After "Red 2" and "Turbo" last week, here's another film based on a comic book character. For the uninitiated, "The Wolverine" is a "ronin" mutant superhero with metallic claws rising from his knuckles. He often appears as an associate of the X-Men.
This film is a pure pulp fiction based on the 1982 limited series on the character's exploits in Japan. Though the film connects and refers to various past "X-Men" films, this one is no sequel. It has a consolidated story by itself and the past references beautifully merge with the present tale on its own.
The narration begins with two snippets. The first: Logan's act of protecting a Japanese soldier and their survival during the holocaust at a Japanese POW camp on the outskirts of Nagasaki, during World War II. And the second, his nightmares of having killed the love of his life, Jean Grey, and he swearing not to lead a violent life.
After establishing the back story, the film rolls with an unkempt Logan leading a passive life in the Yukon wilds, occasionally losing his temper, when he sees sport hunters killing wild bears for amusement.
It is during his stay at the Yukon wilds that a red-haired mysterious woman, Yukio, surfaces to inform him that he is summoned to Japan by a dying millionaire, Mr. Yashida. Ironically, Mr. Yashida is the Japanese soldier whose life Logan had saved in Nagasaki. Hence, he complies with the request and travels to Japan.
Once in Japan, Mr. Yashida, who is on his deathbed, politely tries to seek Logan's secret of immortality, failing which he makes Logan promise to protect his granddaughter Mariko who he fears would be murdered soon after she inherits his empire.
What follows is a series of insipid family politics within the Yashida clan together with high-on-action dramatic stunts that involves - henchmen fighting on top of the moving bullet train, a corrupt minister, an army of ninjas, fellow mutant enemies and weak ploy to rob the Wolverine of his super powers.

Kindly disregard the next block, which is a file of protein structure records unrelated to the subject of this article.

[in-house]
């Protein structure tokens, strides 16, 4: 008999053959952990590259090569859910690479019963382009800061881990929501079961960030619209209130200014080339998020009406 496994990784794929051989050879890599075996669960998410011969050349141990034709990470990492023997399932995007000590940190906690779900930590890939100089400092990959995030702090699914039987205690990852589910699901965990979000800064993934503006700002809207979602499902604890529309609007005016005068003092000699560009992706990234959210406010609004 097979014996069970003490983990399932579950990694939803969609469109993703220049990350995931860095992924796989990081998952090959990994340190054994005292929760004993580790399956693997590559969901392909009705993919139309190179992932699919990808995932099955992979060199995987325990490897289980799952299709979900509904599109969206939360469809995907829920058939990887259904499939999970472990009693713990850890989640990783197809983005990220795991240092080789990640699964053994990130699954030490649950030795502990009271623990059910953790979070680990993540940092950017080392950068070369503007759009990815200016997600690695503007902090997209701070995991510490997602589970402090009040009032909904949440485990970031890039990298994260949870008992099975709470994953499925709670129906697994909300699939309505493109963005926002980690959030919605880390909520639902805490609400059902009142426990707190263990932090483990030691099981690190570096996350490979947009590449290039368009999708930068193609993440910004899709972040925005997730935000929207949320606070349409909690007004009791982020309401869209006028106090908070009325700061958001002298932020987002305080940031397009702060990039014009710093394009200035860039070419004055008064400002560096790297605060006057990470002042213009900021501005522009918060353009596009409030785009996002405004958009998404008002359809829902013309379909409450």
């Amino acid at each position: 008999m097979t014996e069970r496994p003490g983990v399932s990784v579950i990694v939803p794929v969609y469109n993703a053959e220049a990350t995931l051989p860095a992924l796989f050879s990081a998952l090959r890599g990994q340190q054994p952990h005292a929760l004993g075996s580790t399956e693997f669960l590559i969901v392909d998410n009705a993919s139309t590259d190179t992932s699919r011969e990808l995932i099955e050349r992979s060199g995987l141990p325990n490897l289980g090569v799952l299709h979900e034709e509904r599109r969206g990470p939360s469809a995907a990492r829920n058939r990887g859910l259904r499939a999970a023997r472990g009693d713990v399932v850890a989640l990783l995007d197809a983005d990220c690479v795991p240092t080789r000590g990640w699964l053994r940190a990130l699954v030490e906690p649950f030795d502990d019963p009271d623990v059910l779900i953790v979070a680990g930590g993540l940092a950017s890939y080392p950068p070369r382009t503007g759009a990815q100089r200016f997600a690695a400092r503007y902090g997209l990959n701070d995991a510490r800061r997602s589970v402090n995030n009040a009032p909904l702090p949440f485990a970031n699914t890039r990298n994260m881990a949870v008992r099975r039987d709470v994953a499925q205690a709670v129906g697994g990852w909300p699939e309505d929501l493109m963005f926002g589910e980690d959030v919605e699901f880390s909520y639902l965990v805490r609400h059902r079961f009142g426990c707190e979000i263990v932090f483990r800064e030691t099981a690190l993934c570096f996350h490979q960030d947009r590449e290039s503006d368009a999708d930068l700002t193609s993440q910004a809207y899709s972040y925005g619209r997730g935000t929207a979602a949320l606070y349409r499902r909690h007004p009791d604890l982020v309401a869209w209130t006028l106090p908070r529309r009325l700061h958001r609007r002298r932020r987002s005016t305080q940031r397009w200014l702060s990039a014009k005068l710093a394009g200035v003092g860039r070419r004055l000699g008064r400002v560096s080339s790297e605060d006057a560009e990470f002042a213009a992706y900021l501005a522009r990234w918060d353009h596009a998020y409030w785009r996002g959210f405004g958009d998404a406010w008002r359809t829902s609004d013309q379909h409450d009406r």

Hugh Jackman as Logan expertly fits into the character, but unfortunately the script provides him with only limited scope to perform, which is way below the mark of an ace
'superhero'. Famke Janssen as Jean Grey, the deceased love of Logan, injects guilt pangs into Logan through hackneyed dream sequences, is funny and expressive.
Tao Okamota as the dynamic Mariko is beautiful and elegant, but the chemistry between Logan and her is sketchy and superficial. Rila Fukushima is decent as Yukio, but the "bodyguard" bit at the end is confusing and unwarranted.
Mangold is a brilliant director and he manages to unfurl the drama imaginatively with the help of production designer Francois Audouy and crisp editing. The production values of the film are overwhelming.
The frames canned by director of photography Ross Emery too are worth a mention. He has captured Japan with all its aesthetic beauty. He has also combined the latest digital technology with images from traditional lenses to deliver a characteristic look and feel.
Deemed to be an action film, the script provides high voltage action sporadically. Unfortunately, the fights that keep you glued are synthetic and bloodless and the climax gravitates instead of surging to the zenith.
"The Wolverine" is not a bad film at all.